EXISTS

EXISTS or IN computation

GROUP BY

Calculation of the GROUP BY aggregation

GROUPING SETS

Calculation of the GROUPING SETS aggregation

SORT

Sorting the data (ORDER BY, also in case of analytic functions)

ANALYTIC FUNCTION

Computation of analytic functions (without sorting of data). It includes one separate ANALYTIC FUNCTION entry for each distinct partition by and/or order by clause

CONNECT BY

Computation of hierarchical queries

PREFERENCE PROCESSING

Processing of Skyline queries (for more information, see Skyline.)

PUSHDOWN

Pushdown SQL statement generated by the adapter for queries on virtual objects

QUERY CACHE RESULT

Accessing the Query Cache

CREATE UNION

Under certain circumstances, the optimizer can create a combined table out of several tables connected by UNION ALL, and process it much faster

UNION TABLE

This part is created for each individual UNION ALL optimized table

INSERT

Inserting data in a table (INSERT, MERGE, or IMPORT), in temporary data blocks, or in a result set

UPDATE

Update of data (UPDATE or MERGE)

DELETE

Deleting data (DELETE, TRUNCATE or MERGE)

IMPORT

Execution of the IMPORT command

EXPORT

Execution of the EXPORT command

COMMIT

Commit of the transaction, persistent write to hard disk

ROLLBACK

Rollback of the transaction

WAIT FOR COMMIT

Waiting until another transaction finishes

INDEX CREATE

Creation of internal indexes

INDEX INSERT

Update on internal indexes

INDEX REBUILD

Recreation of internal indexes

CONSTRAINT CHECK

Checking constraints (primary/foreign key, NOT NULL)

DISTRIBUTE / PARTITION

Distribution and/or partition of data

RECOMPRESS

Recompressing data

REPLICATE

Cluster-wide replication of data (e.g. replicating small tables to avoid global joins)

SYSTEM TABLE SNAPSHOT

Collecting the data for a system table

PART_INFO

Extended information of the execution part:

  • GLOBAL: Global action (for example, global join)
  • EXPRESSION INDEX: Non-persistent join index which is built on an expression
  • NL JOIN: Nested loop join (cross product)
  • REPLICATED: Replicated object (for example, small tables)
  • TEMPORARY: Temporary object (for intermediate results)

OBJECT_SCHEMA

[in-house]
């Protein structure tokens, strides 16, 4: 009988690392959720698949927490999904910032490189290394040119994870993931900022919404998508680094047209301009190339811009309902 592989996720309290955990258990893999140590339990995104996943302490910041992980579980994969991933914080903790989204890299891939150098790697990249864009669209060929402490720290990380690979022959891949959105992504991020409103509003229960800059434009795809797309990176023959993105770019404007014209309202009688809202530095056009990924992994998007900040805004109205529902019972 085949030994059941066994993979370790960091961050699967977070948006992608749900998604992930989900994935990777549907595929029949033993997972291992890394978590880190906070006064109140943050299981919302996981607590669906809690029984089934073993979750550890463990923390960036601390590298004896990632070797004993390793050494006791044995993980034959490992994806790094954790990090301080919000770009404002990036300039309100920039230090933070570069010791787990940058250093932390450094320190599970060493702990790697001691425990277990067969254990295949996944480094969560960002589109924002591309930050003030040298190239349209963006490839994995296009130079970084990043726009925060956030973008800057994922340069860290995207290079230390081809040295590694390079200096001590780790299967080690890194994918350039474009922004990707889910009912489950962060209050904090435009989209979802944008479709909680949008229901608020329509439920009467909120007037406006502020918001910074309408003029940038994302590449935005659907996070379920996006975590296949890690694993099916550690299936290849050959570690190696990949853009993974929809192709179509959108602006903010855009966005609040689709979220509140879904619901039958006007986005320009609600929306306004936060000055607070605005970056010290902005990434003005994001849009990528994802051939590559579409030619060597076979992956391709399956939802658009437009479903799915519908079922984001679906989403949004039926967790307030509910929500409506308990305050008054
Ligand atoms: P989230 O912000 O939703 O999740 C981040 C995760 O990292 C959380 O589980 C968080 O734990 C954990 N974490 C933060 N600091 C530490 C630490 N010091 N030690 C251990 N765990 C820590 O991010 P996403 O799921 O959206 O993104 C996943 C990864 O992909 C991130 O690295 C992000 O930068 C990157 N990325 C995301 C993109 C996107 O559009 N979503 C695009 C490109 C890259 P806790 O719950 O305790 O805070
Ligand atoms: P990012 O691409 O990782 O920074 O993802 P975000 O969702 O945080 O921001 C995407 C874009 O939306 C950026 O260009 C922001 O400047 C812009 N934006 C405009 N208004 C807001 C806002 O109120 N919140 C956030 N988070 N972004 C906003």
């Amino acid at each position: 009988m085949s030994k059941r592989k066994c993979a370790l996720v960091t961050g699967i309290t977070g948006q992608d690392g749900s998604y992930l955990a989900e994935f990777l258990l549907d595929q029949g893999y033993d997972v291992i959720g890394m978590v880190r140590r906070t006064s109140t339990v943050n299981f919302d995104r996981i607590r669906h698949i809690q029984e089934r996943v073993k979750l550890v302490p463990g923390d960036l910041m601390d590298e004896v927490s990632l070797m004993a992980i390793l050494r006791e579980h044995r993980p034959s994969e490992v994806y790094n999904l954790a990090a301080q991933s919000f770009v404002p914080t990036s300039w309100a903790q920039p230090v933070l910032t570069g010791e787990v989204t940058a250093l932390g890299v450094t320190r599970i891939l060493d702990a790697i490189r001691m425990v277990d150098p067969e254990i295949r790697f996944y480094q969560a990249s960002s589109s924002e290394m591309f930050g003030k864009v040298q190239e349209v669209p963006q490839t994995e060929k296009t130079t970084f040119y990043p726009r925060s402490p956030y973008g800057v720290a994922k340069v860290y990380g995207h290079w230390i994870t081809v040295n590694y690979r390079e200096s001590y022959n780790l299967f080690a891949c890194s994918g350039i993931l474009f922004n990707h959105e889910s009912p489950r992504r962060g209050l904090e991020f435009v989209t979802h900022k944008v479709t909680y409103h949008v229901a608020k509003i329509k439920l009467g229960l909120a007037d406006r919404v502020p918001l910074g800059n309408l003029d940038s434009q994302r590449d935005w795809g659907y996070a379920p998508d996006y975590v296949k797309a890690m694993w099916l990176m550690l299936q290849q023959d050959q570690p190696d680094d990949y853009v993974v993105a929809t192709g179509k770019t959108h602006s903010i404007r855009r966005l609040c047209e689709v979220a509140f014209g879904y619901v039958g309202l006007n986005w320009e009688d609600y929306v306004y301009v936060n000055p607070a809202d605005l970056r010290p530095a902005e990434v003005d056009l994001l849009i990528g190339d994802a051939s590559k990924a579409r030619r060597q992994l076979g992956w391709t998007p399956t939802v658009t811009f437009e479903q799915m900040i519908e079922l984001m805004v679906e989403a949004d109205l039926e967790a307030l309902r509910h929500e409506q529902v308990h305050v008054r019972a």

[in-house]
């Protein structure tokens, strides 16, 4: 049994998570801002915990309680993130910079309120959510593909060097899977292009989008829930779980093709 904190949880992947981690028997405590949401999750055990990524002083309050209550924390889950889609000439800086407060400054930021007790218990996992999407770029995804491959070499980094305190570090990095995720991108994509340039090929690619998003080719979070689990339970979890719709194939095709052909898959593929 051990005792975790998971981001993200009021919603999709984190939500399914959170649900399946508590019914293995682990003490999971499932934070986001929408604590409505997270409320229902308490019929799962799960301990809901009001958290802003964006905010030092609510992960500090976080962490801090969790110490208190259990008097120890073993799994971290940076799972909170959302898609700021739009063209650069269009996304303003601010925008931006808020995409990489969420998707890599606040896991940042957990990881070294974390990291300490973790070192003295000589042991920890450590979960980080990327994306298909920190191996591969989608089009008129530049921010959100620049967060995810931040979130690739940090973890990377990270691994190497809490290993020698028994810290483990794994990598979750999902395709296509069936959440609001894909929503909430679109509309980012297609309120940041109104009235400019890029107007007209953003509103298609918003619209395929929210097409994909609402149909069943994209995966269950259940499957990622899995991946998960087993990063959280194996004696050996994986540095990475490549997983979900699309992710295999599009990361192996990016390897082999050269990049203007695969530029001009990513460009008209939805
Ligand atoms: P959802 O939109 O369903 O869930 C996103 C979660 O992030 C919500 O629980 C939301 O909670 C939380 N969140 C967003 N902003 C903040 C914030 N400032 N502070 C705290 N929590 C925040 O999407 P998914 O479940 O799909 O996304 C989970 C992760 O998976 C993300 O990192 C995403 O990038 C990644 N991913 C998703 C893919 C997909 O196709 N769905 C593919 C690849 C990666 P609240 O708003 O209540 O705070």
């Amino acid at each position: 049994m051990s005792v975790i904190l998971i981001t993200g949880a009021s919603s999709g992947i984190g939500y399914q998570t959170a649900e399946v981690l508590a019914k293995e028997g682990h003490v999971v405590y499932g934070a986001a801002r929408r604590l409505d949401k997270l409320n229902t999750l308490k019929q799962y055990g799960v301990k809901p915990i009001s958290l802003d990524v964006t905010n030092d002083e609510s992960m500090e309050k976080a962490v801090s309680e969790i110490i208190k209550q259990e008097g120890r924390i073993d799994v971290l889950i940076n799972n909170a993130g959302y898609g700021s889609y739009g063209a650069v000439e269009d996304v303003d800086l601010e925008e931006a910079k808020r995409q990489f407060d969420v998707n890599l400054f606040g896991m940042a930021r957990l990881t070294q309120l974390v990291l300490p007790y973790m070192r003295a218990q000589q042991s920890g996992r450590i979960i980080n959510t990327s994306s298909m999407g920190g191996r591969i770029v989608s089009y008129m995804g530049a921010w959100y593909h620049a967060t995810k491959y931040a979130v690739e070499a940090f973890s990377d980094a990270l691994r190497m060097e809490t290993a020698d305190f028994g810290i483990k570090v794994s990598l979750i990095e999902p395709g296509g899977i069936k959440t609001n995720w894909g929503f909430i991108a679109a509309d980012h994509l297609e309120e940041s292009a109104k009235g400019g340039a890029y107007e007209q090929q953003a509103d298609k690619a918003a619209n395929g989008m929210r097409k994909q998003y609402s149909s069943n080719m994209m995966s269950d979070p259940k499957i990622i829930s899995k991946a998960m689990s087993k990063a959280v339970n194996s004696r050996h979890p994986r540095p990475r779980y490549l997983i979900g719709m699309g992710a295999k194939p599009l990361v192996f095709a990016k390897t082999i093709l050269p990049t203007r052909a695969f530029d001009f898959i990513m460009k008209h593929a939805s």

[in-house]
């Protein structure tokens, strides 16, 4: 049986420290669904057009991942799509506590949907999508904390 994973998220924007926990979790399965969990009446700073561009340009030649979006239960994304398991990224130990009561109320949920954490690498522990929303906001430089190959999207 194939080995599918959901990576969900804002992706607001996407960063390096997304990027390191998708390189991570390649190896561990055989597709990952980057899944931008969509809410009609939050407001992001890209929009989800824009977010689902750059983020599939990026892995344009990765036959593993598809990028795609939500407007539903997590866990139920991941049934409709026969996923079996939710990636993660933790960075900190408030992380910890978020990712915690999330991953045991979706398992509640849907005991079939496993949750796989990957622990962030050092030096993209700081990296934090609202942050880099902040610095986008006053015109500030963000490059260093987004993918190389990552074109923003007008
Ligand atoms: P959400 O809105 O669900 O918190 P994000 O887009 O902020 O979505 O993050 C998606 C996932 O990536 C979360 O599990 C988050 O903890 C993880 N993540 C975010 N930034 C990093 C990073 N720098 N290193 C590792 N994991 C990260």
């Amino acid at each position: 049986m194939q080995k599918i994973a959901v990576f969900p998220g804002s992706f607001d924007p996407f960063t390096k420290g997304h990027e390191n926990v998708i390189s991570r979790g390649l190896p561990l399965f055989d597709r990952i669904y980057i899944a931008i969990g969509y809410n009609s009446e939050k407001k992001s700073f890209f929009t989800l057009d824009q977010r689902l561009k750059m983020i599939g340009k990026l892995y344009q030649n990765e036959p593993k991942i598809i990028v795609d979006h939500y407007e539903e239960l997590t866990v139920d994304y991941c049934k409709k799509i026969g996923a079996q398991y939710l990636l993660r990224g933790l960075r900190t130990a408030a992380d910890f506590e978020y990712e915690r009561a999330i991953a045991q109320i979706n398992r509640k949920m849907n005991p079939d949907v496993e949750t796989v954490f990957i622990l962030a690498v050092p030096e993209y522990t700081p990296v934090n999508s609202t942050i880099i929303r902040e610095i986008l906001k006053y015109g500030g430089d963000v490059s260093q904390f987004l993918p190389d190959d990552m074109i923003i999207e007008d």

Schema of the processed object.

OBJECT_NAME

Name of the process object.

OBJECT_ROWS

Number of rows of the process object.

OUT_ROWS

Number of result rows of the execution part.

DURATION

Duration of the execution part in seconds.

CPU

CPU utilization in percent of the execution part (averaged over the duration).

TEMP_DB_RAM_PEAK

Usage of temporary DB memory of the execution part in MiB (cluster wide, maximum over the duration).

PERSISTENT_DB_RAM_PEAK

Usage of modified, persistent DB memory of the execution part in MiB (cluster wide, maximum over the duration).

HDD_READ

Hard disk read ratio in MiB per second (per node, averaged over the duration).

If this value is larger than 0, then data had to be loaded into the main memory.

HDD_WRITE

Hard disk write ratio in MiB per second (per node, averaged over the duration).

This column reflects only the data written during a COMMIT. For other statements its value is NULL.

NET

Network traffic ratio in MiB per second (sum of send/receive, per node, aver- aged over the duration).

REMARKS

Any additional information such as, index type and columns, or index used for a join.

Some examples for the REMARKS column:

  • Join descriptions
  • Column which is read for a filter

SQL_TEXT

Displays the complete statement text of the corresponding query.

How to Use Profiling

When the profiling for a query is enabled, you can see the exact execution steps of the query and important information about the details of this step, including:

  • Which objects were involved
  • Results of filtering activities